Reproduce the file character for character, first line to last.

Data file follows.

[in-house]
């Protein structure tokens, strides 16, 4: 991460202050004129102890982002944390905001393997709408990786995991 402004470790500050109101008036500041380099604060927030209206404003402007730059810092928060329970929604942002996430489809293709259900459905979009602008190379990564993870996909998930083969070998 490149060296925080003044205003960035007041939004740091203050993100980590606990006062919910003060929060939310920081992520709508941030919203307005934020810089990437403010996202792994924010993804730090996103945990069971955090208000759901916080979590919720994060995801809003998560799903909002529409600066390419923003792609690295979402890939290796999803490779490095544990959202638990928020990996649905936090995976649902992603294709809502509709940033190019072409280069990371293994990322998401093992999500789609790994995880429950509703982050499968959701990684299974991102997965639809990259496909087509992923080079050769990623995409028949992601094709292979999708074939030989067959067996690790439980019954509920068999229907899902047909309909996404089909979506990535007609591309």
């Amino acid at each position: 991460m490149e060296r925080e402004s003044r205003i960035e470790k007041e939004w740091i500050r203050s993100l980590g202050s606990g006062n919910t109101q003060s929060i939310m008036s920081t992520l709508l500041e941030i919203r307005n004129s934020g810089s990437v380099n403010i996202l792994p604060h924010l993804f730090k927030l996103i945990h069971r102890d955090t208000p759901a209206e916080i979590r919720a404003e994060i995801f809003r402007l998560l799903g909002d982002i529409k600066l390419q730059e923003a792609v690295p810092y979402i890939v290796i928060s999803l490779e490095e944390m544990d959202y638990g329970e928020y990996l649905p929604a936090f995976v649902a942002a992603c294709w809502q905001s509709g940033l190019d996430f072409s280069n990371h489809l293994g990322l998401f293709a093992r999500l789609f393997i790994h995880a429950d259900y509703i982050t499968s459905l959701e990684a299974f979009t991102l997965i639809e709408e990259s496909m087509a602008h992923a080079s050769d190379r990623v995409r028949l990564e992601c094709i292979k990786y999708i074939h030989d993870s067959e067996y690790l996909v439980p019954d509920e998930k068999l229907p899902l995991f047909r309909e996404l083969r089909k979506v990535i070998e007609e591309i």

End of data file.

[in-house]
């Protein structure tokens, strides 16, 4: 991460202050004129102890982002944390905001393997709408990786995991 402004470790500050109101008036500041380099604060927030209206404003402007730059810092928060329970929604942002996430489809293709259900459905979009602008190379990564993870996909998930083969070998 490149060296925080003044205003960035007041939004740091203050993100980590606990006062919910003060929060939310920081992520709508941030919203307005934020810089990437403010996202792994924010993804730090996103945990069971955090208000759901916080979590919720994060995801809003998560799903909002529409600066390419923003792609690295979402890939290796999803490779490095544990959202638990928020990996649905936090995976649902992603294709809502509709940033190019072409280069990371293994990322998401093992999500789609790994995880429950509703982050499968959701990684299974991102997965639809990259496909087509992923080079050769990623995409028949992601094709292979999708074939030989067959067996690790439980019954509920068999229907899902047909309909996404089909979506990535007609591309």
């Amino acid at each position: 991460m490149e060296r925080e402004s003044r205003i960035e470790k007041e939004w740091i500050r203050s993100l980590g202050s606990g006062n919910t109101q003060s929060i939310m008036s920081t992520l709508l500041e941030i919203r307005n004129s934020g810089s990437v380099n403010i996202l792994p604060h924010l993804f730090k927030l996103i945990h069971r102890d955090t208000p759901a209206e916080i979590r919720a404003e994060i995801f809003r402007l998560l799903g909002d982002i529409k600066l390419q730059e923003a792609v690295p810092y979402i890939v290796i928060s999803l490779e490095e944390m544990d959202y638990g329970e928020y990996l649905p929604a936090f995976v649902a942002a992603c294709w809502q905001s509709g940033l190019d996430f072409s280069n990371h489809l293994g990322l998401f293709a093992r999500l789609f393997i790994h995880a429950d259900y509703i982050t499968s459905l959701e990684a299974f979009t991102l997965i639809e709408e990259s496909m087509a602008h992923a080079s050769d190379r990623v995409r028949l990564e992601c094709i292979k990786y999708i074939h030989d993870s067959e067996y690790l996909v439980p019954d509920e998930k068999l229907p899902l995991f047909r309909e996404l083969r089909k979506v990535i070998e007609e591309i």